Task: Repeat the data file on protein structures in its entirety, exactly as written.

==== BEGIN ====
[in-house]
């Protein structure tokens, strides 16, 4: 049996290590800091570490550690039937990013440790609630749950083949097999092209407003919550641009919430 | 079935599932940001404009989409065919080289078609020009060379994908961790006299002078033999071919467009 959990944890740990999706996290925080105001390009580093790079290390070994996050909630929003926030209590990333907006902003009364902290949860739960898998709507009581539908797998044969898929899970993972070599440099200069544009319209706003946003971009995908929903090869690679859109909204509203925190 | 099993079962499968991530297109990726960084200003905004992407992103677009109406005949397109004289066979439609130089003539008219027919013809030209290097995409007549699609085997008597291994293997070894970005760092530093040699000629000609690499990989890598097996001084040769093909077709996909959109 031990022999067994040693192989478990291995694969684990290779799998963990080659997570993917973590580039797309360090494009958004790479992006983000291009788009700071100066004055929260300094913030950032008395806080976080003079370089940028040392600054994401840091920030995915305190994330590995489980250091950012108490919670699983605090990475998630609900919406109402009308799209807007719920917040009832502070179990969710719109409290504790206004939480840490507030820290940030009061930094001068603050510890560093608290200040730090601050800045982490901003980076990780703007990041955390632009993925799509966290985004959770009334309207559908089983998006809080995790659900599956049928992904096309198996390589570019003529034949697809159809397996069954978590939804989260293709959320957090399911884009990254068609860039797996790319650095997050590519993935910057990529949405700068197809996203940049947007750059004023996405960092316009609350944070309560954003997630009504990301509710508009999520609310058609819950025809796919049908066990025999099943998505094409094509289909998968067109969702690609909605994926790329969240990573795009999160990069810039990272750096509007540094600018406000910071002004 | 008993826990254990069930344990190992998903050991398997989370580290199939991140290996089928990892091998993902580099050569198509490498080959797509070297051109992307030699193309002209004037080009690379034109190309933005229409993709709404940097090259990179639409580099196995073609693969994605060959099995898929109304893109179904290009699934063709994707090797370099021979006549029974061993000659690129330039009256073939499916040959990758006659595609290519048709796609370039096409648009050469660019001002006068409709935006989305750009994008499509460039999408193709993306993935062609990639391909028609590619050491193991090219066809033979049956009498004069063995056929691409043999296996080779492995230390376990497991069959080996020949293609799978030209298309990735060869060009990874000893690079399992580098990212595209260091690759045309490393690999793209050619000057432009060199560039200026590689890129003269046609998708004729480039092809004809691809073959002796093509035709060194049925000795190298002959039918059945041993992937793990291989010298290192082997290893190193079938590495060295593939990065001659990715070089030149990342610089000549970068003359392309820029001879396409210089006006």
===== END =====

[in-house]
């Protein structure tokens, strides 16, 4: 049996290590800091570490550690039937990013440790609630749950083949097999092209407003919550641009919430 | 079935599932940001404009989409065919080289078609020009060379994908961790006299002078033999071919467009 959990944890740990999706996290925080105001390009580093790079290390070994996050909630929003926030209590990333907006902003009364902290949860739960898998709507009581539908797998044969898929899970993972070599440099200069544009319209706003946003971009995908929903090869690679859109909204509203925190 | 099993079962499968991530297109990726960084200003905004992407992103677009109406005949397109004289066979439609130089003539008219027919013809030209290097995409007549699609085997008597291994293997070894970005760092530093040699000629000609690499990989890598097996001084040769093909077709996909959109 031990022999067994040693192989478990291995694969684990290779799998963990080659997570993917973590580039797309360090494009958004790479992006983000291009788009700071100066004055929260300094913030950032008395806080976080003079370089940028040392600054994401840091920030995915305190994330590995489980250091950012108490919670699983605090990475998630609900919406109402009308799209807007719920917040009832502070179990969710719109409290504790206004939480840490507030820290940030009061930094001068603050510890560093608290200040730090601050800045982490901003980076990780703007990041955390632009993925799509966290985004959770009334309207559908089983998006809080995790659900599956049928992904096309198996390589570019003529034949697809159809397996069954978590939804989260293709959320957090399911884009990254068609860039797996790319650095997050590519993935910057990529949405700068197809996203940049947007750059004023996405960092316009609350944070309560954003997630009504990301509710508009999520609310058609819950025809796919049908066990025999099943998505094409094509289909998968067109969702690609909605994926790329969240990573795009999160990069810039990272750096509007540094600018406000910071002004 | 008993826990254990069930344990190992998903050991398997989370580290199939991140290996089928990892091998993902580099050569198509490498080959797509070297051109992307030699193309002209004037080009690379034109190309933005229409993709709404940097090259990179639409580099196995073609693969994605060959099995898929109304893109179904290009699934063709994707090797370099021979006549029974061993000659690129330039009256073939499916040959990758006659595609290519048709796609370039096409648009050469660019001002006068409709935006989305750009994008499509460039999408193709993306993935062609990639391909028609590619050491193991090219066809033979049956009498004069063995056929691409043999296996080779492995230390376990497991069959080996020949293609799978030209298309990735060869060009990874000893690079399992580098990212595209260091690759045309490393690999793209050619000057432009060199560039200026590689890129003269046609998708004729480039092809004809691809073959002796093509035709060194049925000795190298002959039918059945041993992937793990291989010298290192082997290893190193079938590495060295593939990065001659990715070089030149990342610089000549970068003359392309820029001879396409210089006006």